Adjustment layers are a bit easier to access and use than they were before, but anyone who's used them before knows how to access them anyway. This isn't exactly a new feature, but I suppose it's sort of nice in a way. That pop-out Properties thing in the screenshot above is apparently new, but I reckon it's been there since version 2 (not even CS2) as a palette. I hate it as it's just another thing covering up the image on which I'm working, whereas when it was a palette it didn't take up any extra space when active.

The Curves function has an Auto button and it's quite good. Most people don't use Curves nearly enough. They can wring tremendous detail and power from your images with just a couple of clicks, but they're scary as hell if you don't understand them. Well, the Auto feature on the Curves function is just dandy - it does a pretty good job off the bat and gives you the opportunity to really see how the tool works.

You can have multiple clone sources. Well this is quite handy if you're working on an image that needs a lot of complicated repair work, but it's hardly anything amazing. I didn't check to see if it saves these sources inside PSD files, but hopefully it does.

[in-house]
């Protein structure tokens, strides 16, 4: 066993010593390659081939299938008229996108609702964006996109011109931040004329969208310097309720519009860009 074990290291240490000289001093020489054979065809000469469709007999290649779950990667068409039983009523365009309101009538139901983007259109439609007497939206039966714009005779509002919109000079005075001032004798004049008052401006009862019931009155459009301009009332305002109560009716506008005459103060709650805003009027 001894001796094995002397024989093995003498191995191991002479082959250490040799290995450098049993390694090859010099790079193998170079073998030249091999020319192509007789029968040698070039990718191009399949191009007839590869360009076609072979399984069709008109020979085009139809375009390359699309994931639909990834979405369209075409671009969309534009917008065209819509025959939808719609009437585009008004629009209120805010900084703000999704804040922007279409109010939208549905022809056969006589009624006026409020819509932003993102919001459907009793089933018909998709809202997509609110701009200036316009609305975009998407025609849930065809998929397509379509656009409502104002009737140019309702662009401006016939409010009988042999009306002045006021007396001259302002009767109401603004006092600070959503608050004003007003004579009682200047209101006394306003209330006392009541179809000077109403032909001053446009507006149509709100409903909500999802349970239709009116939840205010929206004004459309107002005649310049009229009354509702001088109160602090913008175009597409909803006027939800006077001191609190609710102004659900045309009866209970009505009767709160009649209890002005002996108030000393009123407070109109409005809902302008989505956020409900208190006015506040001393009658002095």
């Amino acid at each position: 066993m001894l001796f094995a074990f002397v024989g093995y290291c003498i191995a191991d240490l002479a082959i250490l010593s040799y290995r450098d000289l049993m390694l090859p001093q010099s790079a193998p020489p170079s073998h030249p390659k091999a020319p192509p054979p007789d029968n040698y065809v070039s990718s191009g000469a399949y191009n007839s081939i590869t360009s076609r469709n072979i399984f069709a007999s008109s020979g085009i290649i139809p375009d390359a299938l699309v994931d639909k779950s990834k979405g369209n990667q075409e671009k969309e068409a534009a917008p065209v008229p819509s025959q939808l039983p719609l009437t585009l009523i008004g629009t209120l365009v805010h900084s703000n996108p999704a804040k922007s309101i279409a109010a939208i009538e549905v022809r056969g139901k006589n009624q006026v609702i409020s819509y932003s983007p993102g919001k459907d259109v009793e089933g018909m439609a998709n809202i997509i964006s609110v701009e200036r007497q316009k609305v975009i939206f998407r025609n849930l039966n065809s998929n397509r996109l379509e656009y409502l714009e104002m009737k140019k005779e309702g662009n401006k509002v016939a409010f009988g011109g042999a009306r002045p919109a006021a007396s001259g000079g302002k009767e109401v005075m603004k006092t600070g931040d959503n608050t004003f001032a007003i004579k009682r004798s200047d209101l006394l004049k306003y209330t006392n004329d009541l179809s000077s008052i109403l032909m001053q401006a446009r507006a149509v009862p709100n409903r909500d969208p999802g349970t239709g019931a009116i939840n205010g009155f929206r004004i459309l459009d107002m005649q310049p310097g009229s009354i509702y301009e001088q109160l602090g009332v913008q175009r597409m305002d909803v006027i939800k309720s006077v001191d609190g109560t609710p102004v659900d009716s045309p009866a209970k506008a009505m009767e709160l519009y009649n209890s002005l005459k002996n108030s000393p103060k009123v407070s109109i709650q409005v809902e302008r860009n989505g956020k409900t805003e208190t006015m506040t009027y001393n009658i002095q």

Ooh, content-aware fill. Adobe frigging love this and really like to bang on about how cool it is, but I'm really not impressed. It's not new this time around, but they claim they've improved it and now it can be used to move objects as well as delete them.

It works brilliantly on stuff like Mr Sheep in the image above, but removing him is a trivial task that I can do almost as quickly by hand. Noticeably the demonstration images that Adobe is using are of a girl on a grass background, thus just as pathetically easy to process as Mr Sheep.

Here's a more complex image with very little "breathing room" around the bit I want removed. Content-aware fill just falls down the stairs, breaking both its legs and then just lies in a puddle of its own blood swearing that it's "fine" when anyone can see it's half-dead. Sod content-aware fill; show me something that's actually new and genuinely useful.